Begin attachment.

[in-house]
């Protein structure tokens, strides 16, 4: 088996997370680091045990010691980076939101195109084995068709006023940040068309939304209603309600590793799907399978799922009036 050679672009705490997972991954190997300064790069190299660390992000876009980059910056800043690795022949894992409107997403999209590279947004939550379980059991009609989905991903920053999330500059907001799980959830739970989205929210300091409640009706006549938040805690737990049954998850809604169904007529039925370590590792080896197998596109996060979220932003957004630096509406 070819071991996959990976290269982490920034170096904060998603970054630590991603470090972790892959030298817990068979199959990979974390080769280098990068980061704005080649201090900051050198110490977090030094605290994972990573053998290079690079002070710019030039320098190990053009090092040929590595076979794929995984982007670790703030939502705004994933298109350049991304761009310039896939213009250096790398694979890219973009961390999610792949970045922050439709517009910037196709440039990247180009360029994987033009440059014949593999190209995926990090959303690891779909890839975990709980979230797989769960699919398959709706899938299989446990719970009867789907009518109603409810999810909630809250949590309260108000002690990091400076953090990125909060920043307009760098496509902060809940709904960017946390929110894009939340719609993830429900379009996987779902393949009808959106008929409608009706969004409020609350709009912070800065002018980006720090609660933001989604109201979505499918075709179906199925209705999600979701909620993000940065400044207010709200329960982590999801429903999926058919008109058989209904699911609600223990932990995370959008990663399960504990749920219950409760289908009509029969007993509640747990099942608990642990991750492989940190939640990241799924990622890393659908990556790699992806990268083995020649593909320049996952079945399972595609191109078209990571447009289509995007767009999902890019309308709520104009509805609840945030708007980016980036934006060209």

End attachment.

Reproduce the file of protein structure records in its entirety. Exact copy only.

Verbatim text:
[in-house]
């Protein structure tokens, strides 16, 4: 088996997370680091045990010691980076939101195109084995068709006023940040068309939304209603309600590793799907399978799922009036 050679672009705490997972991954190997300064790069190299660390992000876009980059910056800043690795022949894992409107997403999209590279947004939550379980059991009609989905991903920053999330500059907001799980959830739970989205929210300091409640009706006549938040805690737990049954998850809604169904007529039925370590590792080896197998596109996060979220932003957004630096509406 070819071991996959990976290269982490920034170096904060998603970054630590991603470090972790892959030298817990068979199959990979974390080769280098990068980061704005080649201090900051050198110490977090030094605290994972990573053998290079690079002070710019030039320098190990053009090092040929590595076979794929995984982007670790703030939502705004994933298109350049991304761009310039896939213009250096790398694979890219973009961390999610792949970045922050439709517009910037196709440039990247180009360029994987033009440059014949593999190209995926990090959303690891779909890839975990709980979230797989769960699919398959709706899938299989446990719970009867789907009518109603409810999810909630809250949590309260108000002690990091400076953090990125909060920043307009760098496509902060809940709904960017946390929110894009939340719609993830429900379009996987779902393949009808959106008929409608009706969004409020609350709009912070800065002018980006720090609660933001989604109201979505499918075709179906199925209705999600979701909620993000940065400044207010709200329960982590999801429903999926058919008109058989209904699911609600223990932990995370959008990663399960504990749920219950409760289908009509029969007993509640747990099942608990642990991750492989940190939640990241799924990622890393659908990556790699992806990268083995020649593909320049996952079945399972595609191109078209990571447009289509995007767009999902890019309308709520104009509805609840945030708007980016980036934006060209």